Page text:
On the singular beasts of the Middle Ages: “Ubiquitous Medieval Pigs,” adapted by Jamie Kreiner from her new Yale University Press book Legions of Pigs in the Early Medieval West, in @laphamsquart.

* George Bernard Shaw


As we ponder the porcine, we might recall that today is National Canadian Bacon Day.


“Now I wanna remind everyone of the House of Mouse Rules: No smoking. No villainous schemes. And no guests eating other guests.”*…

Alligator and python

In addition to being home to men with questionable decision-making skills, Florida also seems to have some issues with bizarre animal behavior, whether it’s freezing iguanas dropping from trees or alligators battling pythons in the Everglades. When it comes to those animals, however, Floridians can truly put the blame on non-natives. Neither pythons nor green iguanas made the Sunshine State their home until we brought them there as pets.

In fact, there are lots of problematic invasive species that have spread through the pet trade, from predatory fish that can drag themselves between bodies of water to a crayfish that clones itself to reproduce. Those high-profile cases lead to some obvious questions, like whether pets really are more likely to be invasive and, if so, why?

Two Swiss researchers, Jérôme Gippeta and Cleo Bertelsmeier have now attempted to answer these questions. And their conclusion is that yes, our pets are more likely to be problems.

To answer the question of whether pets really are problematic, the researchers generated some basic statistics for different groups of animals (mammals, birds, reptiles, amphibians, and fish). These included estimates of the total number of species, as well as the number of those that are classified as invasive and the number that are part of the pet trade.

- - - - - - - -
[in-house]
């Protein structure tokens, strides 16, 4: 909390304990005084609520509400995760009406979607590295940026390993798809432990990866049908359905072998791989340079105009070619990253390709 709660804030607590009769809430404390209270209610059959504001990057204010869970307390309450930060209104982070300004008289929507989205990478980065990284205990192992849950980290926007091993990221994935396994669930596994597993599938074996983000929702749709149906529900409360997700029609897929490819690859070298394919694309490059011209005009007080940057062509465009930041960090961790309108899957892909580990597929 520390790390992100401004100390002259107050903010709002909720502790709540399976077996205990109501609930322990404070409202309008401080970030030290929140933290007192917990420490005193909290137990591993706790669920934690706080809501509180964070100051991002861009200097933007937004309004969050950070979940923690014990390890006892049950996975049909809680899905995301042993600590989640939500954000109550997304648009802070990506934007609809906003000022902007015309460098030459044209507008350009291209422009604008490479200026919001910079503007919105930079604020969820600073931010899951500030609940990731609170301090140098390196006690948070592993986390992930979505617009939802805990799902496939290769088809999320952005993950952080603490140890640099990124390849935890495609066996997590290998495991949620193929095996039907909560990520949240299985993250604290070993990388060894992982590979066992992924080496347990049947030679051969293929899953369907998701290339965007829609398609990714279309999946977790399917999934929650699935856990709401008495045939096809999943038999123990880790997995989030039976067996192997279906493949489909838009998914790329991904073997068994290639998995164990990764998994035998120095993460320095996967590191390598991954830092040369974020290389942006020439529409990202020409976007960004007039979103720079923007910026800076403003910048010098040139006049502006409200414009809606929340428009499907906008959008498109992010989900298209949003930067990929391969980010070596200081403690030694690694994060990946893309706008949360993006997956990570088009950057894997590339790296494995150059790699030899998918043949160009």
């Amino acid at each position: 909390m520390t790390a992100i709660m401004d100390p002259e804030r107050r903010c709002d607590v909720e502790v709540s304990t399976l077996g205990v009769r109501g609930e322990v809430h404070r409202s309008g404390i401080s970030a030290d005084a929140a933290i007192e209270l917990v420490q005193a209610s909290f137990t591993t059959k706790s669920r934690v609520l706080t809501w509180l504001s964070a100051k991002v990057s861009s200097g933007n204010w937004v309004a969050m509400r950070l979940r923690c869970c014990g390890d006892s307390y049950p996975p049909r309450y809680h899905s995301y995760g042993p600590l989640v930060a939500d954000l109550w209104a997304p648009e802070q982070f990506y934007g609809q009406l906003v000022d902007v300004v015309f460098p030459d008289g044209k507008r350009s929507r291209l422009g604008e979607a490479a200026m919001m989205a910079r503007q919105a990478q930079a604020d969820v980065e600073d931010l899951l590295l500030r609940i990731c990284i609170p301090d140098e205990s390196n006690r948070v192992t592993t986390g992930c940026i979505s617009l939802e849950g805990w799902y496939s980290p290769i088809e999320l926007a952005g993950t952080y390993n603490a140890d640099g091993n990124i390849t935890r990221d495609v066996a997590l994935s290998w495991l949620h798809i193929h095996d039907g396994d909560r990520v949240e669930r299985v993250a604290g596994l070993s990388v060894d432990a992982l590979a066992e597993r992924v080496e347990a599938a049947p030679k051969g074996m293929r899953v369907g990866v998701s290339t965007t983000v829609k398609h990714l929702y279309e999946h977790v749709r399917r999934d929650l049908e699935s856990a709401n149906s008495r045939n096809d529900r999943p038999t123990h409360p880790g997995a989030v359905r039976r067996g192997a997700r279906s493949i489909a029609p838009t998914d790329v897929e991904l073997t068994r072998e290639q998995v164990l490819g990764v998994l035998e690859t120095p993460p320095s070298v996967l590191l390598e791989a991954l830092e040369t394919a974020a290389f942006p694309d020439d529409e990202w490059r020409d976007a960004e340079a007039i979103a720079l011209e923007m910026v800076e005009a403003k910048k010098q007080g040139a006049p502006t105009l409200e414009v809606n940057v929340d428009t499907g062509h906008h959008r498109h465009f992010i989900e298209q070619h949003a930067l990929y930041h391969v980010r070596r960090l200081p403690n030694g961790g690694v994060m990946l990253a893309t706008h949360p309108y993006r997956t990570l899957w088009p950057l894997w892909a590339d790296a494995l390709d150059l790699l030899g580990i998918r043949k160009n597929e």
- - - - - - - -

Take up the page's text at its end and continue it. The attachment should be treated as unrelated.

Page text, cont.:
If pets were no more or less likely to be invasive, you’d expect to see the invasive ones occupy similar fractions of both the pet trade and the total number of species in that group. But that’s not what we see in any of the groups. Invasive mammal species were present at five times the rate in the pet trade as they are in the wild around the globe. There was a similar result in birds; for amphibians, invasive species were eight times more common in the pet trade and about 10 times more common in fish.

Overall, invasive species were 7.4 times more likely to be kept as pets than you’d expect based on their frequency among vertebrate populations.

But cause and effect can be difficult to disentangle. Do we choose species that are more likely to be invasive as pets? Or have pets ended up with more opportunities to invade new environments because we transport them around the world?…

Spoiler alert: it’s the former… A new study finds the factors making them easier to keep also help them spread: “Unfortunately, we like pets that are likely to be invasive species.”

* Mickey Mouse


As we ponder proliferation, we might recall that it was on this date in 1964 that a different kind of “invader,” the Beatles, set a record: they became the first artists to hold all top 5 spots on the Billboard Hot 100 on the same week, on April 4, 1964. 
#1. Can’t Buy Me Love
#2. Twist and Shout
#3. She Loves You
#4. I Want to Hold Your Hand
#5. Please Please Me
More Beatles on the Charts that week: #31 – I Saw Her Standing There, #41 – From Me To You, #46 – Do You Want To Know a Secret, #58 – All My Loving, #65 – You Can’t Do That, #68 – Roll Over Beethoven, #79 – Thank You Girl

At the time, the best-selling piece of Beatles merchandise was the “I Love Ringo” button.


Written by (Roughly) Daily

April 4, 2021 at 1:01 am